You are up to your eyeballs in corn silage harvest as a major portion of most dairy farms’ forage comes into storage in September and early October. The dry weather has left a shorter crop in some areas, but late rains have produced a higher percentage of grain in the silage that pollenated.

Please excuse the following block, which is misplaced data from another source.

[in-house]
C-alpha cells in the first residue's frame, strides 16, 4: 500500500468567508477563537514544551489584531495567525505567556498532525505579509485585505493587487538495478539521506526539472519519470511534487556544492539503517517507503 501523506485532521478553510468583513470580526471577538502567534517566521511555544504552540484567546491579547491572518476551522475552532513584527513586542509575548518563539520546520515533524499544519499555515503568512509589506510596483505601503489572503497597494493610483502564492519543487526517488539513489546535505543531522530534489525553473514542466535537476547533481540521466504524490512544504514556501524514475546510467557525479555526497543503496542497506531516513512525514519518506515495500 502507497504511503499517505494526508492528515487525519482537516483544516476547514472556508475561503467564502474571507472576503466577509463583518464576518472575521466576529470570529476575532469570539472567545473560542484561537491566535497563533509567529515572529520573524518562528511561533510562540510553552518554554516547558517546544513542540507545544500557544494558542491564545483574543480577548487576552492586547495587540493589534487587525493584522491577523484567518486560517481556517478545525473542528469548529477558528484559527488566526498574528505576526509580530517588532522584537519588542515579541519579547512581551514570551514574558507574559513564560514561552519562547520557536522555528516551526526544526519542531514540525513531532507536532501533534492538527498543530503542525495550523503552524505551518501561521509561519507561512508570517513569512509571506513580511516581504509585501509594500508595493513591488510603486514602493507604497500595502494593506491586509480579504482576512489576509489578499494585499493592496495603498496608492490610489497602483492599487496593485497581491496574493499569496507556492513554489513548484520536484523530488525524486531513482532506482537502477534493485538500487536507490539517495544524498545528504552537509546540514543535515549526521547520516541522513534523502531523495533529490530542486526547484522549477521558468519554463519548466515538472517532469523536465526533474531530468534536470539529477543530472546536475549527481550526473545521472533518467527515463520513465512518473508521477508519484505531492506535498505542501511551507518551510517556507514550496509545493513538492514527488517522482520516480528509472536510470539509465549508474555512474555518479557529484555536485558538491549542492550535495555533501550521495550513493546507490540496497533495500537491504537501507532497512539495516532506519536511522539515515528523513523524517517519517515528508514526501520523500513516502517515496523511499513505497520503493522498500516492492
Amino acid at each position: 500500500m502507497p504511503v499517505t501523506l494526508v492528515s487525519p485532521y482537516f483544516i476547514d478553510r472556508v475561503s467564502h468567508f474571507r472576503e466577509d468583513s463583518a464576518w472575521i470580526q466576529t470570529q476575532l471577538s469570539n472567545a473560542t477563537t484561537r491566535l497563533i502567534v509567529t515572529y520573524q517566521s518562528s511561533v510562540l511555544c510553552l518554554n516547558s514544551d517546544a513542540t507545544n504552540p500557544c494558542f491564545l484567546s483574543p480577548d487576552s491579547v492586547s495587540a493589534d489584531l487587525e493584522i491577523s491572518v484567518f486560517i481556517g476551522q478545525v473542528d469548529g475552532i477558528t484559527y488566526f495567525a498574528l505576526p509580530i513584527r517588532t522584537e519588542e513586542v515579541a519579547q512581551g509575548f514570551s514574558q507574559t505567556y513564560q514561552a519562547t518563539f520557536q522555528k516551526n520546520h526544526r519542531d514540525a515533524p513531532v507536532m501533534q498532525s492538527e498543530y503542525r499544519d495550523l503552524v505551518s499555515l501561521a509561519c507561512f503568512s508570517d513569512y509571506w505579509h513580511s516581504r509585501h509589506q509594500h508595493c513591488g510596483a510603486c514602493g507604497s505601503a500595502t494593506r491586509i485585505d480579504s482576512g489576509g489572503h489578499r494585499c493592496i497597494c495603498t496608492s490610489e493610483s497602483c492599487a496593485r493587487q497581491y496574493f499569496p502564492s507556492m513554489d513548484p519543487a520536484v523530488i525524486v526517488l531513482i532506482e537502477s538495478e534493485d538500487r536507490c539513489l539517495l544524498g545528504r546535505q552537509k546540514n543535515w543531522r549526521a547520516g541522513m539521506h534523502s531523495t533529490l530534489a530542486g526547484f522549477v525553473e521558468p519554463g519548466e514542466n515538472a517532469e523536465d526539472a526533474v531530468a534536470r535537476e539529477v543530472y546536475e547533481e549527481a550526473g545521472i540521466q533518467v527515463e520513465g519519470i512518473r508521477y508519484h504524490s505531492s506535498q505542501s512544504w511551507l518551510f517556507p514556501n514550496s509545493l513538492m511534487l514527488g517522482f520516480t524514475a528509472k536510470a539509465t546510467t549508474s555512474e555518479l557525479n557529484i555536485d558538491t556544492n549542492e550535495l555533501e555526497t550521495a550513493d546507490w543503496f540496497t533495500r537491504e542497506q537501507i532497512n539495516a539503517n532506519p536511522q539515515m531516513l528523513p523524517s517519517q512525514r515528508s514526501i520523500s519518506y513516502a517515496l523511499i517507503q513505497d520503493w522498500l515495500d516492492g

First, and most critical is a caution with this year’s crop, especially sorghum, sorghum-Sudan, and Sudan grass. The widespread dry conditions, coupled with shots of rain, are perfect for setting the sorghum species (and corn) up for high nitrates in the forage. Farmers get all worried about prussic acid in their sorghum silage. Properly harvested and fermented there is little prussic acid risk. In my 44 years I have only heard of one instance (grazing) where this occurred. Nearly every year someone, somewhere, kills a bunch of animals from excessive nitrates in the forage (not just sorghum species). The good news is that fermentation will often drop the nitrate levels in half. This droughty year might be a good time to test before you feed.